It’s high in fibre, and as it is not very processed also retains it’s mineral and vitamin content. It’s not a grass but related to sorrel and rhubarb! First cultivated in Asia in 6000BC, it does not do well in nitrogen rich soil, which is possibly why it’s cultivation died out. As more and more farmers added fertilizers to their ground.
Once the dough is made, it gets rolled straight away, cut into digestive sized biscuits. I used the thin end of a chopstick to get the obligatory holes. Claire had been very specific about this, and it really finishes the biscuits off properly.
The next essential stage is to chill the biscuits, for a minimum of 30 minutes in the fridge. And longer if you can. I was under a little bit of time pressure so they puffed up a little while cooking but not enough to affect the flavour!
When they’ve cooled on the tray for 10 minutes, remove to a wire rack and melt some chocolate. I dipped the cooled biscuits in this, by tilting the bowl and dipping half the biscuit in. I thought at this stage to put them back on the prepared tin, as I didn’t want the drying chocolate to meld onto the wire rack. A little sea salt on some finished them off nicely. And if you can wait around long enough for the chocolate to dry- be my guest. We couldn’t.
For me, Baileys Irish Cream is a drink I enjoy every now and then with my sister in law, so I felt it was fitting to make her birthday cake using it. And as it was a “big” birthday, I felt it was a good idea to get creative with the decorating.
Baileys Chocolate Cake Ingredients: 150g unsalted butter, chopped 100g dark chocolate, chopped 100g caster sugar 100g brown sugar 50g good quality (preferably Dutch) cocoa powder, sifted 180ml Baileys Irish Cream Liquor 170g plain flour 1 ½ teaspoons baking powder ½ teaspoon baking soda ½ teaspoon salt 3 eggs, room temperature FOR THE MASCARPONE BUTTER CREAM ICING 300g icing sugar 150g butter (soft) Tub of mascarpone FOR THE CHOCOLATE BAILEYS GANACHE 100g good quality dark chocolate, finely chopped 50ml cream 50ml Baileys Irish Cream pinch of sea salt 10g butter, softened to room temperature Method: Preheat oven to 160°C. In a pan over low heat, melt the butter, chocolate, sugars, cocoa powder and Baileys, stirring to get rid of any lumps. Remove from heat and leave to cool for 5 minutes.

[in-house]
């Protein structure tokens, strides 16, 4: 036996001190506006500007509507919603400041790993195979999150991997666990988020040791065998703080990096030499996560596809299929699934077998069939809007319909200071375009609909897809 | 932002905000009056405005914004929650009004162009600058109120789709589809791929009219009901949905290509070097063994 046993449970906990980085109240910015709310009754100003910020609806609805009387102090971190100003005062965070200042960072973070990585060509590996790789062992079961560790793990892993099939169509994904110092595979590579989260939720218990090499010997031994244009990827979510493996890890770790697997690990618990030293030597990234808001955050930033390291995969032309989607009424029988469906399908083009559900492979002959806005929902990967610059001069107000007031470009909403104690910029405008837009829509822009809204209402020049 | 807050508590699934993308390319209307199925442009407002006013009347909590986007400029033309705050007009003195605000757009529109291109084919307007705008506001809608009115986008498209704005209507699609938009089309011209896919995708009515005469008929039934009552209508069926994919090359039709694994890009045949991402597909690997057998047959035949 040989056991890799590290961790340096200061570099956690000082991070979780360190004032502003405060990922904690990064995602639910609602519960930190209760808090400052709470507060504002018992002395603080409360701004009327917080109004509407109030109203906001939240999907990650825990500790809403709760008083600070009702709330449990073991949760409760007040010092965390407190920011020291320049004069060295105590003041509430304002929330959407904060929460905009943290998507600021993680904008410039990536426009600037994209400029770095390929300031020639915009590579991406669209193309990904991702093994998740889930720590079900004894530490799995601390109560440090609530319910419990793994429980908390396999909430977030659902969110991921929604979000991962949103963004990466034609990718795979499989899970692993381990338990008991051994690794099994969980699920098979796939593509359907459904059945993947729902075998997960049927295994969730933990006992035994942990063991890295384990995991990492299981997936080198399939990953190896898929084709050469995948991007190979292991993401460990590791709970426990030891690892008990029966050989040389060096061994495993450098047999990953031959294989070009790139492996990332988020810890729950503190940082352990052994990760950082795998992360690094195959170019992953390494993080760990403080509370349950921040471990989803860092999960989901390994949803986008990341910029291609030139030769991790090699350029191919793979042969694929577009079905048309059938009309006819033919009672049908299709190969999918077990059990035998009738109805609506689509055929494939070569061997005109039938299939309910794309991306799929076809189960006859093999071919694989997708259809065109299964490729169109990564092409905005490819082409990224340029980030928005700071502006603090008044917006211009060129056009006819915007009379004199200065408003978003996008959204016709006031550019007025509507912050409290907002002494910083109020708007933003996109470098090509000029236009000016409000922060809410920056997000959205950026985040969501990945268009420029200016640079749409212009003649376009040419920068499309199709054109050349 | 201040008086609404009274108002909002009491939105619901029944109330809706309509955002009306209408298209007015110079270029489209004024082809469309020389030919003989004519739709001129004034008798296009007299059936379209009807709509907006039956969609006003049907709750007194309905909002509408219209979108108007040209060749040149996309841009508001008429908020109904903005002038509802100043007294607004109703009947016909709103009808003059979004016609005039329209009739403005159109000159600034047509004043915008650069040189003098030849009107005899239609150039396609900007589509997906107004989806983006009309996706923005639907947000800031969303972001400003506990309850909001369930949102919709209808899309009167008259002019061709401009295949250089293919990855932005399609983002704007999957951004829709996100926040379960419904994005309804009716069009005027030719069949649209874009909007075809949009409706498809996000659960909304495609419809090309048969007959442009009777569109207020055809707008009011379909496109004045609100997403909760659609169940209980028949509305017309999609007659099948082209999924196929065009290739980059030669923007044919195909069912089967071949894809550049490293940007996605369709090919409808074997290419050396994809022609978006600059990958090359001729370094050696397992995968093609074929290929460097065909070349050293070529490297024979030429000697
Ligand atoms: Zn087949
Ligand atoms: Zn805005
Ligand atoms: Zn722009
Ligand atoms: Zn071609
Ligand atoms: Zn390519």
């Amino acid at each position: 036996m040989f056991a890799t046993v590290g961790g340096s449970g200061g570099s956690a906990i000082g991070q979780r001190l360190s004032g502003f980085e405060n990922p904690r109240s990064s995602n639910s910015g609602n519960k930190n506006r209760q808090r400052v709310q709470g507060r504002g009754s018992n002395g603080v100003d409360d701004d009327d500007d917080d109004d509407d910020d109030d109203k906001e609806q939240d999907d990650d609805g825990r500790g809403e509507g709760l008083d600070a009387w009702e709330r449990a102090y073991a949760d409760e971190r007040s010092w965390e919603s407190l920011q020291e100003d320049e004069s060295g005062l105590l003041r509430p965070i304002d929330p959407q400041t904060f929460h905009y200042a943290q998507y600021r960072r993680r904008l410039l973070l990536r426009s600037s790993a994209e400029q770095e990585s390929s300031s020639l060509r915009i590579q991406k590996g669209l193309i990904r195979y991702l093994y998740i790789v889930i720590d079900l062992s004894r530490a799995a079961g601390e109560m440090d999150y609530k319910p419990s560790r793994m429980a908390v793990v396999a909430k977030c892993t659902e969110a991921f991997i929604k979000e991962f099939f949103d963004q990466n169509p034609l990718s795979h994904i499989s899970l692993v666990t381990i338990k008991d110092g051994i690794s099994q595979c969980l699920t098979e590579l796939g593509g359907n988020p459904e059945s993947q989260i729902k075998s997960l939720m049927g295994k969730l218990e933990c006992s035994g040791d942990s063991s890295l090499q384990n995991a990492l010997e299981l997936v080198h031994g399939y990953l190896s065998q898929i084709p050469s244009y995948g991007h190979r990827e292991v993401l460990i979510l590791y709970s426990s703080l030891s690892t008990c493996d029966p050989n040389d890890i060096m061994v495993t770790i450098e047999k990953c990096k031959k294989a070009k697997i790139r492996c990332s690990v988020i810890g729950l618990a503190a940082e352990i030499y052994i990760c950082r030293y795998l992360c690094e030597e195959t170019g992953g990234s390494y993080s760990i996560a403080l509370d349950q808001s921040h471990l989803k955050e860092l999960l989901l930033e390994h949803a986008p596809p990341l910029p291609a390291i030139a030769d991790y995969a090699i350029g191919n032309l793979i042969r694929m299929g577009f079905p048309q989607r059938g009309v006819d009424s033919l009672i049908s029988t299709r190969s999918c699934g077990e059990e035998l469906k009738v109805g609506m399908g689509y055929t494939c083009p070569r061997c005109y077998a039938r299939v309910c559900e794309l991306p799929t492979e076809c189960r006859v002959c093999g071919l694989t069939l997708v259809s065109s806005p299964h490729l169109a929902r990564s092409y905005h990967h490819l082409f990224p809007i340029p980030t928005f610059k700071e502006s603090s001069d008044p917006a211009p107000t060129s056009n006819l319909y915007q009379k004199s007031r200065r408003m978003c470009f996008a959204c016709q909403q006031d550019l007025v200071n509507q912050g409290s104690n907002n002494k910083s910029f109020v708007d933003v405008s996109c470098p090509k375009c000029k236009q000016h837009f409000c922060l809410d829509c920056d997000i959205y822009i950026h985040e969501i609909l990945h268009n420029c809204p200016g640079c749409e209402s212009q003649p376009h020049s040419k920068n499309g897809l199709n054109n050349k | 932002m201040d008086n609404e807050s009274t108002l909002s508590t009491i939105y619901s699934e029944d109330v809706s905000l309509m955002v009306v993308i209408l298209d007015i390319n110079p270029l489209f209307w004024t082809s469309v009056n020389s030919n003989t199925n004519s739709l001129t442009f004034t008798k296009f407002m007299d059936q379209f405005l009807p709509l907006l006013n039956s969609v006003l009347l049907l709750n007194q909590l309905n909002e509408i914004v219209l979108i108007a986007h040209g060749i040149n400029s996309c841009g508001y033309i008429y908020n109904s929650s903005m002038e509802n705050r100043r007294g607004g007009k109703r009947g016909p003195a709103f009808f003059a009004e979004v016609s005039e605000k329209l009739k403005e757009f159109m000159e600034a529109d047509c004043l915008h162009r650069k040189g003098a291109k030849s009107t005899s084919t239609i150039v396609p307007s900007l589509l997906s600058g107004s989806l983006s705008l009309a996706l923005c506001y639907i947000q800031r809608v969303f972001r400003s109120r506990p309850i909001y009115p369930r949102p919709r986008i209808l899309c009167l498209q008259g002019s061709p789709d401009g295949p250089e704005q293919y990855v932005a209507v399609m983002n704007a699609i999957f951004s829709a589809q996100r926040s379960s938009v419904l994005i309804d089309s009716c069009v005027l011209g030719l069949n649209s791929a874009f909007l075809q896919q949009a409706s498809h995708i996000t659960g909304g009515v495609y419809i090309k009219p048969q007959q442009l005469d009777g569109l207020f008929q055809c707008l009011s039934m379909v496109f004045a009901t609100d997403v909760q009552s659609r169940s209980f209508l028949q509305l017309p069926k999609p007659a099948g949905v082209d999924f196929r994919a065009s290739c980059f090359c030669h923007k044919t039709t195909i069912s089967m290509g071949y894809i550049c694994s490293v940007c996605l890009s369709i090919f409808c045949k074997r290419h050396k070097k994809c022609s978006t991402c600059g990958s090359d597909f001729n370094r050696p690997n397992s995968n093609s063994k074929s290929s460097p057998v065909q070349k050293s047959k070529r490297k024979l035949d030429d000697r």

Meanwhile, grease and line a 20-21cm round cake tin. Sift together the flour, baking powder, baking soda and salt and set aside. Add the eggs to the slightly cooled chocolate mixture and whisk to combine. Gently fold in the flour mix until free of lumps. Scrape into cake tin then bake for about 40-45 minutes or until a skewer comes out cleanish. Remove from oven and cool in tin for 10 minutes before removing from the tin and cooling it down completely. Trim the tops of the cake to level. FOR THE GANACHE Place the chopped chocolate in a heatproof bowl and set aside. Bring the cream, Baileys and the salt to a simmer in a pan. Pour over the chocolate and sit for a minute. Gently stir to combine then beat in the butter. Set aside at room temperature and cool until it is thick enough to spread over your cooled cake. Gently stir the ganache occasionally as it cools to keep the temperature even and the ganache smooth. FOR THE BUTTERCREAM Mix the butter and the icing sugar together, then add the mascarpone, beat very well (I use my kenwood for this) TO ASSEMBLE: Level the top of the cake, make a crumb layer using the cream cheese buttercream, refrigerate for one hour. Further cover the cake with the buttercream. Smooth with a warmed palette knife. Refrigerate again. Carefully pour the ganache onto the cooled buttercream coated layer, tilting to give the “dripping” effect.
The internet is a wonderful thing, and I’m very glad that I don’t put on weight from looking at food pictures. I’d have to stop fairly smartish if so. Pinterest- thou ist mine enemy.
With pancake day around the corner, I did a bit of searching on variations on the pancake theme:
Aebleskiver (Danish Pancakes) with Vanilla and Jam
Obviously in the grand scheme of things, even for the good of my loyal followers I couldn’t possibly eat all of the above in the interest of testing. So I decided just to make a selection….
For your entertainment over the following number of days I plan on making some of the above, tomorrow’s will be the spicy oatmeal pancake. A small attempt at the healthier option before it all deteriorates into an abyss of chocolate and syrup.